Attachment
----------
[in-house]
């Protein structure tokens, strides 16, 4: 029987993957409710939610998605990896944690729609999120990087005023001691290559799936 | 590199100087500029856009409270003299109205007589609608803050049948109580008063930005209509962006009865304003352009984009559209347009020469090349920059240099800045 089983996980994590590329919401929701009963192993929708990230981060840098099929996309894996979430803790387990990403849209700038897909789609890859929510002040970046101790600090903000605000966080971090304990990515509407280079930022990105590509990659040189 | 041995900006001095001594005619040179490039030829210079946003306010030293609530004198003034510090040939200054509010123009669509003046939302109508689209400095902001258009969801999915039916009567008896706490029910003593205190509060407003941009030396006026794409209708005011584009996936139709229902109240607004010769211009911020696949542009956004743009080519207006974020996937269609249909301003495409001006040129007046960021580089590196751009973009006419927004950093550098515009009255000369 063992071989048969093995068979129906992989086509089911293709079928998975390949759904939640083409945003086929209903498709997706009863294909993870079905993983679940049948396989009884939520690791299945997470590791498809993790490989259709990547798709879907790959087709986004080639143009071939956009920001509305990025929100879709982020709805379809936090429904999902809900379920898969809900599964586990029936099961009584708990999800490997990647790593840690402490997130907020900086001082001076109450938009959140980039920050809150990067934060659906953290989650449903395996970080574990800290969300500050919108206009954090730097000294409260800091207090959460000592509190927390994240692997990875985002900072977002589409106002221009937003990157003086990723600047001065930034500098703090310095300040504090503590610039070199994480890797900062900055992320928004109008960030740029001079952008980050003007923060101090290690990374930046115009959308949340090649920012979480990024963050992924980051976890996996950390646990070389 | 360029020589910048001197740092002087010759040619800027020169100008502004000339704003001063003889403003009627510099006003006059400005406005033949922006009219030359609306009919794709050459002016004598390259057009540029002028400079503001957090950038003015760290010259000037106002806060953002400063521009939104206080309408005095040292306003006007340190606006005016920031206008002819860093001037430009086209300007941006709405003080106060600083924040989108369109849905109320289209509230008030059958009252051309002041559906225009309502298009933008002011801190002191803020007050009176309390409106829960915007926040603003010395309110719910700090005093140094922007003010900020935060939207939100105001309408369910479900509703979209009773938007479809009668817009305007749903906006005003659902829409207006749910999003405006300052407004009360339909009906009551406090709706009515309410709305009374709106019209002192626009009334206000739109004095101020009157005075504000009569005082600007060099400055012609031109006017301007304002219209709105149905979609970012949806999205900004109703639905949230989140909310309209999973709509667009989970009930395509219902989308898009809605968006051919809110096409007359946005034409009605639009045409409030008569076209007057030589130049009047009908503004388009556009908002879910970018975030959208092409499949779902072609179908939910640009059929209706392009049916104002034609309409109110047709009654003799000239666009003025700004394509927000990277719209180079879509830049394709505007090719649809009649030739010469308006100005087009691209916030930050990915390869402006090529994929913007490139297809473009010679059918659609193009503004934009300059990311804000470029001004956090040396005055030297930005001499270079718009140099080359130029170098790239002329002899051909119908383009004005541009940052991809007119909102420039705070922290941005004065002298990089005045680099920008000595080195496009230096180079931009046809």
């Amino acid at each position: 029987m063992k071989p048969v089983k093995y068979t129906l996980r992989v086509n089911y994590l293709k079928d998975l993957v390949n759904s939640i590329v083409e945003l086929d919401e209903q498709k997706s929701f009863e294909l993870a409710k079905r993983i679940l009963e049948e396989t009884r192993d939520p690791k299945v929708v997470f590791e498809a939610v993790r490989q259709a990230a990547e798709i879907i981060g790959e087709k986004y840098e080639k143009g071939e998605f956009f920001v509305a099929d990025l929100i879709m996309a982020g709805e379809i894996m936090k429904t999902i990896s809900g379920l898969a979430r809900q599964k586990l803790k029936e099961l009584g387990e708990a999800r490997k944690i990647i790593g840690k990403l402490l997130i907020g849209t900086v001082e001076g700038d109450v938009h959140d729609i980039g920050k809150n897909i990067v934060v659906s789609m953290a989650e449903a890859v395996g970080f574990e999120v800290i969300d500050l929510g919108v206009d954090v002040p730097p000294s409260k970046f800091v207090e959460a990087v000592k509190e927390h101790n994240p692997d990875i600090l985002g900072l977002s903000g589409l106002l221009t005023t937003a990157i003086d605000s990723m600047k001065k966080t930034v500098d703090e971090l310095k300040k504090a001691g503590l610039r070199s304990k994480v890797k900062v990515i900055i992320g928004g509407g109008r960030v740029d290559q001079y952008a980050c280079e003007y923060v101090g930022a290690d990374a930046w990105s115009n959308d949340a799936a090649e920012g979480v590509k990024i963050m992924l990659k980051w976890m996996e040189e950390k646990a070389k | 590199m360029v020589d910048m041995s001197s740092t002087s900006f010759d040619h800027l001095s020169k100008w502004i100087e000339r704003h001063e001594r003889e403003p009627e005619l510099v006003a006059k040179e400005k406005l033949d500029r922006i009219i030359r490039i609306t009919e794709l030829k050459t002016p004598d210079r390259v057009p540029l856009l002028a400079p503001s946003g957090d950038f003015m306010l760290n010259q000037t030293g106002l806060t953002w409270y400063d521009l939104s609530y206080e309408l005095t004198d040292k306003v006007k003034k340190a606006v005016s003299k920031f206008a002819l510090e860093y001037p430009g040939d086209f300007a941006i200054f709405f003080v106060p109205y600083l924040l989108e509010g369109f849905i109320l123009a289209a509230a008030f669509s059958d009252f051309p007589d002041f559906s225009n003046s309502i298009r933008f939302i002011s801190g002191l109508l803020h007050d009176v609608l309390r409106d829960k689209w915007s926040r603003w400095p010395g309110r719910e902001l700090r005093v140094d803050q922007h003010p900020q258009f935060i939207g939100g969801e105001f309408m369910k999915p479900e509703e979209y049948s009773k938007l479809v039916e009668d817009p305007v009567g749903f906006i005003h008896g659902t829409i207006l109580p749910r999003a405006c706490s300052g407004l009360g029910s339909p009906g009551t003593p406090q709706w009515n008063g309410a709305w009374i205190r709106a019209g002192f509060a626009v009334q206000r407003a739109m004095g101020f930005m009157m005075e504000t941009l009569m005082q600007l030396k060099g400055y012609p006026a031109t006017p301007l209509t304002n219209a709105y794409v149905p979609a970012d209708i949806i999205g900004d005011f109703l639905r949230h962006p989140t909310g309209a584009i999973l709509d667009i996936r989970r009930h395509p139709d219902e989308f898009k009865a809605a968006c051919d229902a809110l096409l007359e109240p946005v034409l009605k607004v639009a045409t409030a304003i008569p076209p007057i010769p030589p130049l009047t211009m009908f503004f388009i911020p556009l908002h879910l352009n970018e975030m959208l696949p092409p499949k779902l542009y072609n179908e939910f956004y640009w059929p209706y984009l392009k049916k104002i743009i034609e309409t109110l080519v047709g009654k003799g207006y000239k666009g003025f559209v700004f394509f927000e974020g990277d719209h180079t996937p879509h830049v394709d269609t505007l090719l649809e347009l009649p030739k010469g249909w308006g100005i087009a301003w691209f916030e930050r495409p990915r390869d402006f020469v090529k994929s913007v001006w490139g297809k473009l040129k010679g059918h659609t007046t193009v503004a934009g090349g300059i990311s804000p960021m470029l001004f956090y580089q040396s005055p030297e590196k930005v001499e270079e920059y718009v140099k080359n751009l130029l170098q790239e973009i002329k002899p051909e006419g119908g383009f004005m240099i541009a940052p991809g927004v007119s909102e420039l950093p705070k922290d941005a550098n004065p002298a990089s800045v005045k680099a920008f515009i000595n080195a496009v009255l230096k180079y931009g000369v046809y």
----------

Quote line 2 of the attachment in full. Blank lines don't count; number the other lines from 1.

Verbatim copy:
């Protein structure tokens, strides 16, 4: 029987993957409710939610998605990896944690729609999120990087005023001691290559799936 | 590199100087500029856009409270003299109205007589609608803050049948109580008063930005209509962006009865304003352009984009559209347009020469090349920059240099800045 089983996980994590590329919401929701009963192993929708990230981060840098099929996309894996979430803790387990990403849209700038897909789609890859929510002040970046101790600090903000605000966080971090304990990515509407280079930022990105590509990659040189 | 041995900006001095001594005619040179490039030829210079946003306010030293609530004198003034510090040939200054509010123009669509003046939302109508689209400095902001258009969801999915039916009567008896706490029910003593205190509060407003941009030396006026794409209708005011584009996936139709229902109240607004010769211009911020696949542009956004743009080519207006974020996937269609249909301003495409001006040129007046960021580089590196751009973009006419927004950093550098515009009255000369 063992071989048969093995068979129906992989086509089911293709079928998975390949759904939640083409945003086929209903498709997706009863294909993870079905993983679940049948396989009884939520690791299945997470590791498809993790490989259709990547798709879907790959087709986004080639143009071939956009920001509305990025929100879709982020709805379809936090429904999902809900379920898969809900599964586990029936099961009584708990999800490997990647790593840690402490997130907020900086001082001076109450938009959140980039920050809150990067934060659906953290989650449903395996970080574990800290969300500050919108206009954090730097000294409260800091207090959460000592509190927390994240692997990875985002900072977002589409106002221009937003990157003086990723600047001065930034500098703090310095300040504090503590610039070199994480890797900062900055992320928004109008960030740029001079952008980050003007923060101090290690990374930046115009959308949340090649920012979480990024963050992924980051976890996996950390646990070389 | 360029020589910048001197740092002087010759040619800027020169100008502004000339704003001063003889403003009627510099006003006059400005406005033949922006009219030359609306009919794709050459002016004598390259057009540029002028400079503001957090950038003015760290010259000037106002806060953002400063521009939104206080309408005095040292306003006007340190606006005016920031206008002819860093001037430009086209300007941006709405003080106060600083924040989108369109849905109320289209509230008030059958009252051309002041559906225009309502298009933008002011801190002191803020007050009176309390409106829960915007926040603003010395309110719910700090005093140094922007003010900020935060939207939100105001309408369910479900509703979209009773938007479809009668817009305007749903906006005003659902829409207006749910999003405006300052407004009360339909009906009551406090709706009515309410709305009374709106019209002192626009009334206000739109004095101020009157005075504000009569005082600007060099400055012609031109006017301007304002219209709105149905979609970012949806999205900004109703639905949230989140909310309209999973709509667009989970009930395509219902989308898009809605968006051919809110096409007359946005034409009605639009045409409030008569076209007057030589130049009047009908503004388009556009908002879910970018975030959208092409499949779902072609179908939910640009059929209706392009049916104002034609309409109110047709009654003799000239666009003025700004394509927000990277719209180079879509830049394709505007090719649809009649030739010469308006100005087009691209916030930050990915390869402006090529994929913007490139297809473009010679059918659609193009503004934009300059990311804000470029001004956090040396005055030297930005001499270079718009140099080359130029170098790239002329002899051909119908383009004005541009940052991809007119909102420039705070922290941005004065002298990089005045680099920008000595080195496009230096180079931009046809």